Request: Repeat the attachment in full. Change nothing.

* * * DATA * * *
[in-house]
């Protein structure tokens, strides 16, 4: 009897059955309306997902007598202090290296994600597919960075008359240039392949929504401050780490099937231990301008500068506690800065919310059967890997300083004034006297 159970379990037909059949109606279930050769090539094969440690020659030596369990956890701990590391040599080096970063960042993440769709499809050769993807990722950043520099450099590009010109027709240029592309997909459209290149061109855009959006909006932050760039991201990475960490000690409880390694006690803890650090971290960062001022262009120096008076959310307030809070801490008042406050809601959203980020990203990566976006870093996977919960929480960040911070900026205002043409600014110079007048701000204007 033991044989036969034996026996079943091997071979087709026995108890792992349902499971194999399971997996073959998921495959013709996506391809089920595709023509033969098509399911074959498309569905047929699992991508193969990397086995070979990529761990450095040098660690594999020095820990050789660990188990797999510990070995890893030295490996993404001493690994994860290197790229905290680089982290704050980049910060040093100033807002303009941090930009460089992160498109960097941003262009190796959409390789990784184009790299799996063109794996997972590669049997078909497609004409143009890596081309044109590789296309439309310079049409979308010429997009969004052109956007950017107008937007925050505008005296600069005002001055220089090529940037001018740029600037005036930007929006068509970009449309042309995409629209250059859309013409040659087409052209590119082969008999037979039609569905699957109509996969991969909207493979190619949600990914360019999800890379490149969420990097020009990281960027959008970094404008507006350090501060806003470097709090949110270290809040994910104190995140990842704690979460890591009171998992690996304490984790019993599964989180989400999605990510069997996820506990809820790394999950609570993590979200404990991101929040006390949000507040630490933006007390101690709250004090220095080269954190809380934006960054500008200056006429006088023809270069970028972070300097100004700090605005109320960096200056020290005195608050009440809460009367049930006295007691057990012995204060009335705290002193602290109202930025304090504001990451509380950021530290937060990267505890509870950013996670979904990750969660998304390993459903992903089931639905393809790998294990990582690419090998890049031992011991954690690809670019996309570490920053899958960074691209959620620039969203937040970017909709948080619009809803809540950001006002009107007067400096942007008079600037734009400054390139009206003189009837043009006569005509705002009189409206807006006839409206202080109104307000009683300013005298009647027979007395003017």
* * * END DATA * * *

[in-house]
């Protein structure tokens, strides 16, 4: 009897059955309306997902007598202090290296994600597919960075008359240039392949929504401050780490099937231990301008500068506690800065919310059967890997300083004034006297 159970379990037909059949109606279930050769090539094969440690020659030596369990956890701990590391040599080096970063960042993440769709499809050769993807990722950043520099450099590009010109027709240029592309997909459209290149061109855009959006909006932050760039991201990475960490000690409880390694006690803890650090971290960062001022262009120096008076959310307030809070801490008042406050809601959203980020990203990566976006870093996977919960929480960040911070900026205002043409600014110079007048701000204007 033991044989036969034996026996079943091997071979087709026995108890792992349902499971194999399971997996073959998921495959013709996506391809089920595709023509033969098509399911074959498309569905047929699992991508193969990397086995070979990529761990450095040098660690594999020095820990050789660990188990797999510990070995890893030295490996993404001493690994994860290197790229905290680089982290704050980049910060040093100033807002303009941090930009460089992160498109960097941003262009190796959409390789990784184009790299799996063109794996997972590669049997078909497609004409143009890596081309044109590789296309439309310079049409979308010429997009969004052109956007950017107008937007925050505008005296600069005002001055220089090529940037001018740029600037005036930007929006068509970009449309042309995409629209250059859309013409040659087409052209590119082969008999037979039609569905699957109509996969991969909207493979190619949600990914360019999800890379490149969420990097020009990281960027959008970094404008507006350090501060806003470097709090949110270290809040994910104190995140990842704690979460890591009171998992690996304490984790019993599964989180989400999605990510069997996820506990809820790394999950609570993590979200404990991101929040006390949000507040630490933006007390101690709250004090220095080269954190809380934006960054500008200056006429006088023809270069970028972070300097100004700090605005109320960096200056020290005195608050009440809460009367049930006295007691057990012995204060009335705290002193602290109202930025304090504001990451509380950021530290937060990267505890509870950013996670979904990750969660998304390993459903992903089931639905393809790998294990990582690419090998890049031992011991954690690809670019996309570490920053899958960074691209959620620039969203937040970017909709948080619009809803809540950001006002009107007067400096942007008079600037734009400054390139009206003189009837043009006569005509705002009189409206807006006839409206202080109104307000009683300013005298009647027979007395003017």